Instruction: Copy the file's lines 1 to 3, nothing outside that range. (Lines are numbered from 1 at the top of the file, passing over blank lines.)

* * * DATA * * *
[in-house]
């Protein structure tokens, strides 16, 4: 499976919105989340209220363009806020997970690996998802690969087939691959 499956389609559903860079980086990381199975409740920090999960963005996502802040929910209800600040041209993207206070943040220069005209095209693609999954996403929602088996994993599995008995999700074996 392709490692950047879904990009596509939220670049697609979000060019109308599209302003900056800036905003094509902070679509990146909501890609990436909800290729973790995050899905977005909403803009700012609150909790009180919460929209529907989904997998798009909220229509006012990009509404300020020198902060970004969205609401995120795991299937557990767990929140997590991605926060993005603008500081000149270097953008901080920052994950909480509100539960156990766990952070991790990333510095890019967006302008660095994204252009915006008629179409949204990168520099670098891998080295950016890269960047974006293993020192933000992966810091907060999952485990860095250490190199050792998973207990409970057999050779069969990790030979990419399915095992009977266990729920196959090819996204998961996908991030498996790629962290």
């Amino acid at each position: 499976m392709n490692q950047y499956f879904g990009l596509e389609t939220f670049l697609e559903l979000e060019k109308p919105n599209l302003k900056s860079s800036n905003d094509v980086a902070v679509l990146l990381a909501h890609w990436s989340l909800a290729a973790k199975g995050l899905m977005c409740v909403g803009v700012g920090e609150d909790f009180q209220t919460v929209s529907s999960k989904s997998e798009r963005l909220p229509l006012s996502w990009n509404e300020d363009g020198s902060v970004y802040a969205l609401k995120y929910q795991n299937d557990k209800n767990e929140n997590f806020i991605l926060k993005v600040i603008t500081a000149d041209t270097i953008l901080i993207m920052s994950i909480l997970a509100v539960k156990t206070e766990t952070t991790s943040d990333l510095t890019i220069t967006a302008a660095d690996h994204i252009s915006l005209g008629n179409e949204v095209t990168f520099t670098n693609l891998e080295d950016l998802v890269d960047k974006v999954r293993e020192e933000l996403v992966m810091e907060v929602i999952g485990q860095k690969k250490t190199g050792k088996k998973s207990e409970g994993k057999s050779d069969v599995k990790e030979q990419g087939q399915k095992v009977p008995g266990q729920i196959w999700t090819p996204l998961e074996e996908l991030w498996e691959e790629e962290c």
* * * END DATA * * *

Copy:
[in-house]
């Protein structure tokens, strides 16, 4: 499976919105989340209220363009806020997970690996998802690969087939691959 499956389609559903860079980086990381199975409740920090999960963005996502802040929910209800600040041209993207206070943040220069005209095209693609999954996403929602088996994993599995008995999700074996 392709490692950047879904990009596509939220670049697609979000060019109308599209302003900056800036905003094509902070679509990146909501890609990436909800290729973790995050899905977005909403803009700012609150909790009180919460929209529907989904997998798009909220229509006012990009509404300020020198902060970004969205609401995120795991299937557990767990929140997590991605926060993005603008500081000149270097953008901080920052994950909480509100539960156990766990952070991790990333510095890019967006302008660095994204252009915006008629179409949204990168520099670098891998080295950016890269960047974006293993020192933000992966810091907060999952485990860095250490190199050792998973207990409970057999050779069969990790030979990419399915095992009977266990729920196959090819996204998961996908991030498996790629962290």
């Amino acid at each position: 499976m392709n490692q950047y499956f879904g990009l596509e389609t939220f670049l697609e559903l979000e060019k109308p919105n599209l302003k900056s860079s800036n905003d094509v980086a902070v679509l990146l990381a909501h890609w990436s989340l909800a290729a973790k199975g995050l899905m977005c409740v909403g803009v700012g920090e609150d909790f009180q209220t919460v929209s529907s999960k989904s997998e798009r963005l909220p229509l006012s996502w990009n509404e300020d363009g020198s902060v970004y802040a969205l609401k995120y929910q795991n299937d557990k209800n767990e929140n997590f806020i991605l926060k993005v600040i603008t500081a000149d041209t270097i953008l901080i993207m920052s994950i909480l997970a509100v539960k156990t206070e766990t952070t991790s943040d990333l510095t890019i220069t967006a302008a660095d690996h994204i252009s915006l005209g008629n179409e949204v095209t990168f520099t670098n693609l891998e080295d950016l998802v890269d960047k974006v999954r293993e020192e933000l996403v992966m810091e907060v929602i999952g485990q860095k690969k250490t190199g050792k088996k998973s207990e409970g994993k057999s050779d069969v599995k990790e030979q990419g087939q399915k095992v009977p008995g266990q729920i196959w999700t090819p996204l998961e074996e996908l991030w498996e691959e790629e962290c």